Why Obama wants Chicago teachers strike to go away – fast

The Chicago teachers strike, which exposes a Democratic Party rift between support for unions and for the education reforms backed by Obama, could hardly come at a worse time for the president.

Robert Ray/AP
Chicago public school teachers walk a picket line outside Lane Tech High School on Tuesday, on the second day of a strike in the nation's third-largest school district. Negotiations by the two sides failed to come to an agreement Monday in a bitter contract dispute over evaluations and job security.

Everyone knows a teacher strike is bad for a mayor, and Chicago Mayor Rahm Emanuel surely never envisioned that his attempts to push through certain education reforms would lead to this.

But in the case of the Chicago teachers strike, it’s also hard to imagine worse timing – even though it’s a local issue – for President Obama.

The strike in the nation’s third-largest district – leaving some 350,000 children out of school, while 29,000 teachers and support staff strike – is in the president’s hometown, less than two months before the election. Mayor Emanuel is Obama’s former chief of staff, and Arne Duncan, the president’s education secretary, is the former head of Chicago Public Schools.

But more than anything, the strike points to the heart of the rift within the Democratic Party over education issues, with the union on one side and “new Democrats” and their accountability-based reforms on the other. Even more pointedly, the issues at stake in Chicago don’t involve salary or money so much as those very accountability reforms that Obama, and Secretary Duncan, have championed.

The key challenge for Obama: how to avoid angering union voters just before an election while at the same time not turning his back on his education platform, which is fairly popular with independent voters and some moderate Democrats.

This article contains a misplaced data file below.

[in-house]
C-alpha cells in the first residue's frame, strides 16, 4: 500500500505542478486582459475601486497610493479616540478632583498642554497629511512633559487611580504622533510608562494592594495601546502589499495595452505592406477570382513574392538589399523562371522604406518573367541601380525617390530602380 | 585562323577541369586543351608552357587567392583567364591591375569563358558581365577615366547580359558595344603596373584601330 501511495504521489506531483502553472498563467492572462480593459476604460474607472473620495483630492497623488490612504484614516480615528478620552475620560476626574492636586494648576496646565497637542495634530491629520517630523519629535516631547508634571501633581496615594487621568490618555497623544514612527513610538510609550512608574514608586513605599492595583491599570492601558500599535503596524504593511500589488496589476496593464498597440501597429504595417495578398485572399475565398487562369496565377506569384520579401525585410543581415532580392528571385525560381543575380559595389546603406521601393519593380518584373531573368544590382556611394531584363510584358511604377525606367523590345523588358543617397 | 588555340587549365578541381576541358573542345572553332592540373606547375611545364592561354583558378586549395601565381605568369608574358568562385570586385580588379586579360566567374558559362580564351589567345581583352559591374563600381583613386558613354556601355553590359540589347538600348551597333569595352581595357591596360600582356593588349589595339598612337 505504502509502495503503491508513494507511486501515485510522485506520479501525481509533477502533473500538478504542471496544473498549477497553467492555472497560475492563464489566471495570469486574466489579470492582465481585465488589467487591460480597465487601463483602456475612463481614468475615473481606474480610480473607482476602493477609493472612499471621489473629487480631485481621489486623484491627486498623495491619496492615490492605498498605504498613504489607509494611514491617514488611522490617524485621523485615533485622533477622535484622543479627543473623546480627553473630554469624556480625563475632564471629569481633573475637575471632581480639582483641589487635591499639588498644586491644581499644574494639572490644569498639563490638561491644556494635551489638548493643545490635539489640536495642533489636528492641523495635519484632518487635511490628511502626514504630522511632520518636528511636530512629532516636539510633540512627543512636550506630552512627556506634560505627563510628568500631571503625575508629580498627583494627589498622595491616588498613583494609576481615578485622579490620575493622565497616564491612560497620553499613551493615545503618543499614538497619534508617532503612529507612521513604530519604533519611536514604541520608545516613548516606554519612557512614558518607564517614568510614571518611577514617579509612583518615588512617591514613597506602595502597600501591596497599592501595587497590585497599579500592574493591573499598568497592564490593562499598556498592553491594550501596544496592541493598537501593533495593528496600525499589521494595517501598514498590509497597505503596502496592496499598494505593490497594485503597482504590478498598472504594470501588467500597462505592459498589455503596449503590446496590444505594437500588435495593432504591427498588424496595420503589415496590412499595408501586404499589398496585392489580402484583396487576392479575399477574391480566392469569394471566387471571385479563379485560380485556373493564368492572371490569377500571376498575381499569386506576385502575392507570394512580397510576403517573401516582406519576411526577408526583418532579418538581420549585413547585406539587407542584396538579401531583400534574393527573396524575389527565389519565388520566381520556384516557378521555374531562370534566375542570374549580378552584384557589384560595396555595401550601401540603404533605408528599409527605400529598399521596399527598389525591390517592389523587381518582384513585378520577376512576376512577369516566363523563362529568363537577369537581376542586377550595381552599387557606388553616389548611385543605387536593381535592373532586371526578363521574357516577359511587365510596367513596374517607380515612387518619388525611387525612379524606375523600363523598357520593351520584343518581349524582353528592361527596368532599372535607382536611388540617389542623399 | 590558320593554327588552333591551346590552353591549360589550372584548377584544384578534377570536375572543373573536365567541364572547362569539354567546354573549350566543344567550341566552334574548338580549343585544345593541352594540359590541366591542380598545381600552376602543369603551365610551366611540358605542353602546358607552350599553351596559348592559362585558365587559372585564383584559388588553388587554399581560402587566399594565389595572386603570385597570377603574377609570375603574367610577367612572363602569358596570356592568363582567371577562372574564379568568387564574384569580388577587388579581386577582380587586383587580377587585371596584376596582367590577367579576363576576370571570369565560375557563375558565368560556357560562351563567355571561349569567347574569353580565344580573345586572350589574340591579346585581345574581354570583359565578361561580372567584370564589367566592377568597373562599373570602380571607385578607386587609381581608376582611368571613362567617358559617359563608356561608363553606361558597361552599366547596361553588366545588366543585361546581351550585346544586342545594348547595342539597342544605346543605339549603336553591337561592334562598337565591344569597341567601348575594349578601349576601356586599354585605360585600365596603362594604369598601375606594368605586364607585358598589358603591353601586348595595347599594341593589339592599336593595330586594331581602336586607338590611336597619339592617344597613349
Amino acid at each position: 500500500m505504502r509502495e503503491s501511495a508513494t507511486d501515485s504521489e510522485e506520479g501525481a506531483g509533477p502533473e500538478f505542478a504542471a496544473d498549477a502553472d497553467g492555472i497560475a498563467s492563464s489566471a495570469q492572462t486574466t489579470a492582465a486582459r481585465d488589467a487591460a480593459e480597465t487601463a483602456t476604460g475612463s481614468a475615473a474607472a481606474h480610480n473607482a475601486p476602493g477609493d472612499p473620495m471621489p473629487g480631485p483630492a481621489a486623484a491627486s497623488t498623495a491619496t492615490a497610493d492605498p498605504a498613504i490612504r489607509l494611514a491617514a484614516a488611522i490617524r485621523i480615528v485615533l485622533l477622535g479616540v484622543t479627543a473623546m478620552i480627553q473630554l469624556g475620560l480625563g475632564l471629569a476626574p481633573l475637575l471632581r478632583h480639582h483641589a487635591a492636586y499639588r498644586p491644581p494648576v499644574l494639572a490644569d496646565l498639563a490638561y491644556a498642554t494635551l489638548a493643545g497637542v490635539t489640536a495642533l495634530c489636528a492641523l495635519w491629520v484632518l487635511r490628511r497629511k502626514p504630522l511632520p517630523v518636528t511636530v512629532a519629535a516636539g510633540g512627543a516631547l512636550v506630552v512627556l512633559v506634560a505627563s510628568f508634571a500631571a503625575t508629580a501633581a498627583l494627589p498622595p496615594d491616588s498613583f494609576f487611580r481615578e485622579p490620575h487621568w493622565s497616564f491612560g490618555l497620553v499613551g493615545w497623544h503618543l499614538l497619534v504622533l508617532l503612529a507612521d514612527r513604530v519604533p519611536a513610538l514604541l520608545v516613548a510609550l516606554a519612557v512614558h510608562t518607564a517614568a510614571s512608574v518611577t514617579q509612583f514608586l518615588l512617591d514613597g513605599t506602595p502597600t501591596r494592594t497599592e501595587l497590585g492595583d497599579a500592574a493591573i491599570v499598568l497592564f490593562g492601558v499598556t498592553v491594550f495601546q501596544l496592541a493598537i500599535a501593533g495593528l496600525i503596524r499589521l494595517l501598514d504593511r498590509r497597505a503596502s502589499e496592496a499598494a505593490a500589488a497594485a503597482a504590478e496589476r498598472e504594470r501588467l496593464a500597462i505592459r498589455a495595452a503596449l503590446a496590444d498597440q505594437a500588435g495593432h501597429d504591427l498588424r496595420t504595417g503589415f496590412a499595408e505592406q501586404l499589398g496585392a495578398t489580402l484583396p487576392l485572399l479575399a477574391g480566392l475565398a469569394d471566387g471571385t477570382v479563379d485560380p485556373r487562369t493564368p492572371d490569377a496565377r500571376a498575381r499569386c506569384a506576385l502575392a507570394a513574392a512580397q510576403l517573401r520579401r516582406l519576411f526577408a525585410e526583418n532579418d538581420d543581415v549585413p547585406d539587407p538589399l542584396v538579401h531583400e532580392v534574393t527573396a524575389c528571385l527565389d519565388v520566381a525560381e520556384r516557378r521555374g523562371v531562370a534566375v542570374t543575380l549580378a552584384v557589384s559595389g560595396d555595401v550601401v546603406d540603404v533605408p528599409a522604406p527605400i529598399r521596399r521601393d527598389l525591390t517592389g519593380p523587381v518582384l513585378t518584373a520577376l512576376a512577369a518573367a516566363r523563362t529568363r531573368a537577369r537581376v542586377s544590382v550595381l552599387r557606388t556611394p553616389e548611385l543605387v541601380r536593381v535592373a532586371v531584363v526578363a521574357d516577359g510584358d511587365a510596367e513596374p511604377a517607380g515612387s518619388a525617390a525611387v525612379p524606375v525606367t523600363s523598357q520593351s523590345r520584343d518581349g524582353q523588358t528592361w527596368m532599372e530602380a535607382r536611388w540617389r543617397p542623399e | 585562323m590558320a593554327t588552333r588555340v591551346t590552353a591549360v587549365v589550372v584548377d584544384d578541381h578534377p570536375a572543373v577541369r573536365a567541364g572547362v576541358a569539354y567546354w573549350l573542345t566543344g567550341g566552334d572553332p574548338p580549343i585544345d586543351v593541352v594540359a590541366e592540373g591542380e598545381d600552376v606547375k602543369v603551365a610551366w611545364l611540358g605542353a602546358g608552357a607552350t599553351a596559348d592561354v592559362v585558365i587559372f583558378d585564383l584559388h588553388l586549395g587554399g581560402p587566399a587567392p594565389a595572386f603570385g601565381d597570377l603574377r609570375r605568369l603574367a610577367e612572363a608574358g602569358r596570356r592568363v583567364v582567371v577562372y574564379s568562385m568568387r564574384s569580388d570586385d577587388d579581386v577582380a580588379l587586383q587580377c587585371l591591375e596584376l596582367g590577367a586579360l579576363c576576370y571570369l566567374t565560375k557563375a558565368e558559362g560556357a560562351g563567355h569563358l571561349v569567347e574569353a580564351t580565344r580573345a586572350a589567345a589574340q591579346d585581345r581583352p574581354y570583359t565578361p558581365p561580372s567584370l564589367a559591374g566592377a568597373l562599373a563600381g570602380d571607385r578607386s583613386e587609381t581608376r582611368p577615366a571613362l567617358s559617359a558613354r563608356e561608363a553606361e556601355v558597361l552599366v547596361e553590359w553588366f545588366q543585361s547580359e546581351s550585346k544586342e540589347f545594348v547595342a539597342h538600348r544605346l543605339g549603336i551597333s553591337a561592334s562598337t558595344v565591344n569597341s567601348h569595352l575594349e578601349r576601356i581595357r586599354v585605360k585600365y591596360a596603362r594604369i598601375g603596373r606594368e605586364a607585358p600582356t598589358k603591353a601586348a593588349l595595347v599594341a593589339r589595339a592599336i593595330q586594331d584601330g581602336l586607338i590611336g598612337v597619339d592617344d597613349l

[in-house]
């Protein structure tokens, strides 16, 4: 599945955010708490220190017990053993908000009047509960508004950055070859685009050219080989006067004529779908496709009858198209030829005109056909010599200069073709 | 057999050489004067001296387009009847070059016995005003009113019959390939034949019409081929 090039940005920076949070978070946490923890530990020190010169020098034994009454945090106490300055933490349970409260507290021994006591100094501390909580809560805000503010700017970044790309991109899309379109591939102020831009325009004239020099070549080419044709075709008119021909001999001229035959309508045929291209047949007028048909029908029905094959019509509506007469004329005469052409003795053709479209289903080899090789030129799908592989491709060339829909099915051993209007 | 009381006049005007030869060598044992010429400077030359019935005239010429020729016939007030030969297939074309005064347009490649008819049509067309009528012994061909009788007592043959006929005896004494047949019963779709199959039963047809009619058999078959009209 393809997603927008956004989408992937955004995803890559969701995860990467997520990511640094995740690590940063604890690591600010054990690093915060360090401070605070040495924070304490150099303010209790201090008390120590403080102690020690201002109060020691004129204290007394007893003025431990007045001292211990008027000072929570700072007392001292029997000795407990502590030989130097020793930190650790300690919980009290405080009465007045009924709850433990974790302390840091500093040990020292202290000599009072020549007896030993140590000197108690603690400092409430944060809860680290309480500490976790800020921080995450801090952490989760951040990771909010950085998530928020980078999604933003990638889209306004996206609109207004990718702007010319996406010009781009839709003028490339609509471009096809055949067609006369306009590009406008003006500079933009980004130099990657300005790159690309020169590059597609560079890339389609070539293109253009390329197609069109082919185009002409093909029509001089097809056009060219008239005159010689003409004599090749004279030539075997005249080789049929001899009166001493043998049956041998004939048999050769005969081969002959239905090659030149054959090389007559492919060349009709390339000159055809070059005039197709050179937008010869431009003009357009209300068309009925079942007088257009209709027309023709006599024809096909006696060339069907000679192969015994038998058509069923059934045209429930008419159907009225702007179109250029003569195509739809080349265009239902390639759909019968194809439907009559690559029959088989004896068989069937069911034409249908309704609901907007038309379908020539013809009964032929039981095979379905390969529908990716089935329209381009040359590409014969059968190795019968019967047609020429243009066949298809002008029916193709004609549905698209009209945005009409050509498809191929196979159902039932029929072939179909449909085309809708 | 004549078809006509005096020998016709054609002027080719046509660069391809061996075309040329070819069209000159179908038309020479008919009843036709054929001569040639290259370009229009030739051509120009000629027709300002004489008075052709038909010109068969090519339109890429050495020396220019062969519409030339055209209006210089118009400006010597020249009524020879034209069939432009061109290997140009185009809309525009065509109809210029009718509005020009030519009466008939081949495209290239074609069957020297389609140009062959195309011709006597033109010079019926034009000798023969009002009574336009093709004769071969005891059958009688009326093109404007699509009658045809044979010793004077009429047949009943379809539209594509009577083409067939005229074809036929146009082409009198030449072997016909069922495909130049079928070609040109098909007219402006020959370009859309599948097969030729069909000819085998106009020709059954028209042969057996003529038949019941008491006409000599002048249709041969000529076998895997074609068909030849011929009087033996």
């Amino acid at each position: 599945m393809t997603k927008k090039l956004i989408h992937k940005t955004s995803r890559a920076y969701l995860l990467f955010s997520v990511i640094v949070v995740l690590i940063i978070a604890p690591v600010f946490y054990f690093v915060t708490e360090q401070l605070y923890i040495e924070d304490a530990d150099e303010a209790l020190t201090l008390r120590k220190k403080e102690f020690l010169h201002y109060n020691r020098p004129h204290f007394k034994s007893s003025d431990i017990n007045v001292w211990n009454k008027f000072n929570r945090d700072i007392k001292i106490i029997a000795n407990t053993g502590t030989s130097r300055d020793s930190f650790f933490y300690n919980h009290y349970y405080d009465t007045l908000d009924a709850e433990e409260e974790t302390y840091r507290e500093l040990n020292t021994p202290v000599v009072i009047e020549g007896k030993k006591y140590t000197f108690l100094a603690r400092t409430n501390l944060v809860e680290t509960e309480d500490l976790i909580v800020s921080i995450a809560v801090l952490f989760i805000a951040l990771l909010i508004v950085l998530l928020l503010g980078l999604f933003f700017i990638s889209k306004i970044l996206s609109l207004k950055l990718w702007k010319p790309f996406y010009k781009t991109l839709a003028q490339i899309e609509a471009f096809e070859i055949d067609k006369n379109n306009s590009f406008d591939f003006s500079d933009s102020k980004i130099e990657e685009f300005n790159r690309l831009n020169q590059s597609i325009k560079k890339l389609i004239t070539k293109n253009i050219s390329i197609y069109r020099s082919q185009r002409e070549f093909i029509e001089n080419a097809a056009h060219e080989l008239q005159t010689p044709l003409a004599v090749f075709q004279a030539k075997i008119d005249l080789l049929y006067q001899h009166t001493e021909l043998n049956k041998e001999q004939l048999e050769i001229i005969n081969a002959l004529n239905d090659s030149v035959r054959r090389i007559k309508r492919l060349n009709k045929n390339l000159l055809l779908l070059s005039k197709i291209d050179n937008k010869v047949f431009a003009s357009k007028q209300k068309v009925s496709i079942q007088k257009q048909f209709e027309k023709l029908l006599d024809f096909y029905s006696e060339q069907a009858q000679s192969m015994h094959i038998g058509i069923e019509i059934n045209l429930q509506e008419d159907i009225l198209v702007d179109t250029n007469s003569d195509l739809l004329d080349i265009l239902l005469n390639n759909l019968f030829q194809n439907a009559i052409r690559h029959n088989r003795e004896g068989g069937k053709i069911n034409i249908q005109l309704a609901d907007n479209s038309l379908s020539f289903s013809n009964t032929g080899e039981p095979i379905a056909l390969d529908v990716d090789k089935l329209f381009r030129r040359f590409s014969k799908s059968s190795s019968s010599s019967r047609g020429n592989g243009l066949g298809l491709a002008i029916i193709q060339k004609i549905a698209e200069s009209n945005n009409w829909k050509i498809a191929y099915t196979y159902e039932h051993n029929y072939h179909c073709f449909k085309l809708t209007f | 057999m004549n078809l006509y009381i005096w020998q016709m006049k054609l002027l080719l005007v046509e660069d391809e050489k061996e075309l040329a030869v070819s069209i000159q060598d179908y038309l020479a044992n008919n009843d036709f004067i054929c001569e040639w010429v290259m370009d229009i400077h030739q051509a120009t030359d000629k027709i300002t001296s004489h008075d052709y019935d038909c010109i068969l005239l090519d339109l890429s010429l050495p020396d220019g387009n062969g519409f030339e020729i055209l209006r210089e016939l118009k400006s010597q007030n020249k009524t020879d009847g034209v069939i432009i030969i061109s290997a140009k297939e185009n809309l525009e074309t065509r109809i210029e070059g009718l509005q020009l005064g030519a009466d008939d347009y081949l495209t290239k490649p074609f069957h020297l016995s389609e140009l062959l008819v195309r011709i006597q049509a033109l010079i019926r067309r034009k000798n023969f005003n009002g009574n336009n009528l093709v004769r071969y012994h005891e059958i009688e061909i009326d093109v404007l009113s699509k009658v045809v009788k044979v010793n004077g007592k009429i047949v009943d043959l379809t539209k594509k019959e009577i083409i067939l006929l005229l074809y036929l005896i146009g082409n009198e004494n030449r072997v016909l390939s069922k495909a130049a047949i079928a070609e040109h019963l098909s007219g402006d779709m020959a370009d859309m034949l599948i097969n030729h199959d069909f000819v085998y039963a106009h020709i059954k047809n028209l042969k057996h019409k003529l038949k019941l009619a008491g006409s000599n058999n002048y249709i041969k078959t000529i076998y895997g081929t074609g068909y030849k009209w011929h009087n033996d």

Obama “has to split his time in some ways between supporting the teachers’ unions, but also [being] a new Democrat in favor of education reform,” says Julian Zelizer, a professor of history and public policy at Princeton University in New Jersey. “He’s in a bind, and this could last a little while – it’s not one of the issues he wants front and center right now.”

The rift within the Democratic Party over education reform, and in particular the anger on the part of many teachers against some Obama policies and what they see as anti-teacher sentiment, has been building for some time. But in Chicago, it seems to be coming to a head.

The key sticking points in the negotiations – teacher evaluations that include at least some reliance on student growth on test scores, and whether principals at new schools can hire teachers at their own discretion or will be somewhat limited to previously laid-off Chicago teachers – are issues that the Obama administration has aggressively pushed.

Other issues that have angered the union, including merit pay (which the city has caved on), implementing a longer school day (which Emanuel won, after finding a compromise in which teachers won’t actually have to work longer hours), and charter schools, are also ones that Obama and Duncan support.

“The kind of reforms that have gotten [Obama] big plaudits – teacher accountability, charter schools, school turnarounds – are highly unpopular with the teacher unions, and unions are a core part of the Democratic base,” says Frederick Hess, director of education policy studies at the American Enterprise Institute, a conservative think tank.

“If Obama were comfortably ahead [in the polls], this would be a wonderful Sister Souljah moment for him,” Mr. Hess adds. “Unions aren’t going to Romney. But if it seems like he’s backstabbing the unions, that could start to dominate the news cycle and could suppress turnout on the left. With the election as tight as it is in Ohio and Wisconsin, that’s not a risk the White House wants to take.”